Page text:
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Gout Complications

Complications of gout

Gout is the painful and acute onset of an inflammatory arthritis. It’s caused by the buildup of uric acid in the blood. Many people who experience one gout attack never have a second attack. Others develop chronic gout or repeated attacks that happen more often over time. Chronic gout can lead to more severe problems, especially if left untreated.

Talk to your doctor if you have any concerns about gout or the complications it can sometimes cause.

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Lifestyle

Lifestyle disruption

Sleep

Gout attacks most often come on at night and may wake you from your sleep. Continued pain can also keep you from falling back to sleep. A lack of sleep can lead to a variety of issues including fatigue, increased stress, and mood swings.

Disability

The pain of a gout attack can interfere with walking, household chores, and other everyday activities. In addition, the joint damage caused by repeated gout attacks can cause permanent disability.

Tophi

Tophi

Tophi are deposits of urate crystals that form under the skin in cases of chronic gout, or tophaceous gout. These occur most often in the hands, feet, wrists, ankles, and ears. Tophi feel like hard bumps under the skin and are usually not painful, except during gout attacks when they become inflamed and swollen.

As tophi continue to grow, they can erode the surrounding skin and tissues of the joints, causing damage and eventual joint destruction.

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Joint deformity

Joint deformity

If the cause of gout is not treated, acute attacks happen more and more often. The inflammation caused by these attacks, as well as the growth of tophi, causes damage to joint tissues. Joints can eventually come out of alignment and become immobile.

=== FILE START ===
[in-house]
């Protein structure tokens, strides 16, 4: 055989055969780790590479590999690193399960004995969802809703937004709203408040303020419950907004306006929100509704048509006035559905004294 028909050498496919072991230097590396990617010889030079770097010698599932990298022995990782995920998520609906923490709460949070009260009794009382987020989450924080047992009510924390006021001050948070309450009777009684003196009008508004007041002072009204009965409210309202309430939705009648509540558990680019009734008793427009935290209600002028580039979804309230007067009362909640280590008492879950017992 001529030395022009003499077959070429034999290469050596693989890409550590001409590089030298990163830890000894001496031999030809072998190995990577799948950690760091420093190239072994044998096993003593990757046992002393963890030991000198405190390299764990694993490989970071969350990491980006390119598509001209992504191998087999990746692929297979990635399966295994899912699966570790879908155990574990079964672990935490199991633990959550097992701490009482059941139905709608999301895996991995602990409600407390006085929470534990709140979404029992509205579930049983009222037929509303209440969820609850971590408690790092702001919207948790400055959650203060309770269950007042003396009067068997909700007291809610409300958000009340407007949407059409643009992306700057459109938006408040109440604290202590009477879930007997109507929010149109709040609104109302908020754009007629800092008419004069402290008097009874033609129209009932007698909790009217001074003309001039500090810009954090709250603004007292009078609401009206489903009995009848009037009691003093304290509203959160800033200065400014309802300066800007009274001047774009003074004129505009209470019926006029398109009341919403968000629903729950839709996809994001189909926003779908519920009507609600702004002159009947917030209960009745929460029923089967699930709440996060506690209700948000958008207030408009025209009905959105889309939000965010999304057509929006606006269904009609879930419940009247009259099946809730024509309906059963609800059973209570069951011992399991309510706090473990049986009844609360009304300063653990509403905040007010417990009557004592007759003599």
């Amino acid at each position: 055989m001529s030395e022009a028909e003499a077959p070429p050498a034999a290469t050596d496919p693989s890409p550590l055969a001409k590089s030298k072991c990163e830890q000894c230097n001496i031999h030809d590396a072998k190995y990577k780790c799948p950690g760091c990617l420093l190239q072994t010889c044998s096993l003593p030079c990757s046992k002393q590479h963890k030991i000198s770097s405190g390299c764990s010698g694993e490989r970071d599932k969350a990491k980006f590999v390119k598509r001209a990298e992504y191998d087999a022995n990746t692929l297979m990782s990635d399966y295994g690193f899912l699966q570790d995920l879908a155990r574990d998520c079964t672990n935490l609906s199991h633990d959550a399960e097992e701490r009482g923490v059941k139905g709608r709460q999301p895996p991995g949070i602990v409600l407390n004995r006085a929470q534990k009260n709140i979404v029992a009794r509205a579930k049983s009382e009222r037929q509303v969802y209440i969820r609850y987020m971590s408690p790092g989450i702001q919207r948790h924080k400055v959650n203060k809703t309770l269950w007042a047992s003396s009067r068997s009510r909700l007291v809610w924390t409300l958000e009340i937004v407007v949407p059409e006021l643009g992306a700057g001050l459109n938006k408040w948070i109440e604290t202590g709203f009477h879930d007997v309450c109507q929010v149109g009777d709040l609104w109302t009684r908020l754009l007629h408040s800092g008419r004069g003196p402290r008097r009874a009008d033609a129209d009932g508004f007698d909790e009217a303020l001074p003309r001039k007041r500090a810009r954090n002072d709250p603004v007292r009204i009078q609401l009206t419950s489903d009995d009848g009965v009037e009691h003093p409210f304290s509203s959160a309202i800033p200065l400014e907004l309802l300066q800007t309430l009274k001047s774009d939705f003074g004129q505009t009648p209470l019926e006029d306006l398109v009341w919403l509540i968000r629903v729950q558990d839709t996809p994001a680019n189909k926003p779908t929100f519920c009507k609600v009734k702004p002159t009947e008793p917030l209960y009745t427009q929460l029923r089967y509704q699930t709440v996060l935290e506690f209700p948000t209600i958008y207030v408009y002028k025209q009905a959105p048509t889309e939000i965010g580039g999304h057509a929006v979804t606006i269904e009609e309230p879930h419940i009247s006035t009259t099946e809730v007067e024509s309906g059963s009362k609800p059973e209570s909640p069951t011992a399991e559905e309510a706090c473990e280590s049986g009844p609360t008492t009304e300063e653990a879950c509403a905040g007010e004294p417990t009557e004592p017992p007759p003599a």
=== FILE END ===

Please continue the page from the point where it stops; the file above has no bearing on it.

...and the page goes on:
Kidney stones

Kidney stones

The same urate crystals that cause the painful symptoms of gout can also form in the kidneys. These can create painful kidney stones. High concentrations of urate kidney stones can interfere with kidney function.

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Kidney disease

Kidney disease

According to the National Kidney Foundation, many people with gout also have kidney disease. This sometimes ends in kidney failure. However, there are conflicting opinions as to whether or not the pre-existing kidney disease creates the high uric acid levels that cause gout symptoms.

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Heart disease

Heart disease

Gout is common among people with high blood pressure, coronary artery disease, and heart failure.

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Other

Other conditions

Other medical conditions associated with gout include:

  • cataracts or the clouding of the lens of the eye, which impairs vision
  • dry eye syndrome
  • uric acid crystals in the lungs (rare)

Outlook

Long-term outlook

If diagnosed early, most people with gout can live a normal life. If you have advanced disease, lowering your uric acid level can improve joint function and resolve tophi. Medication and lifestyle or dietary changes can also help ease symptoms and reduce the frequency and severity of gout attacks.

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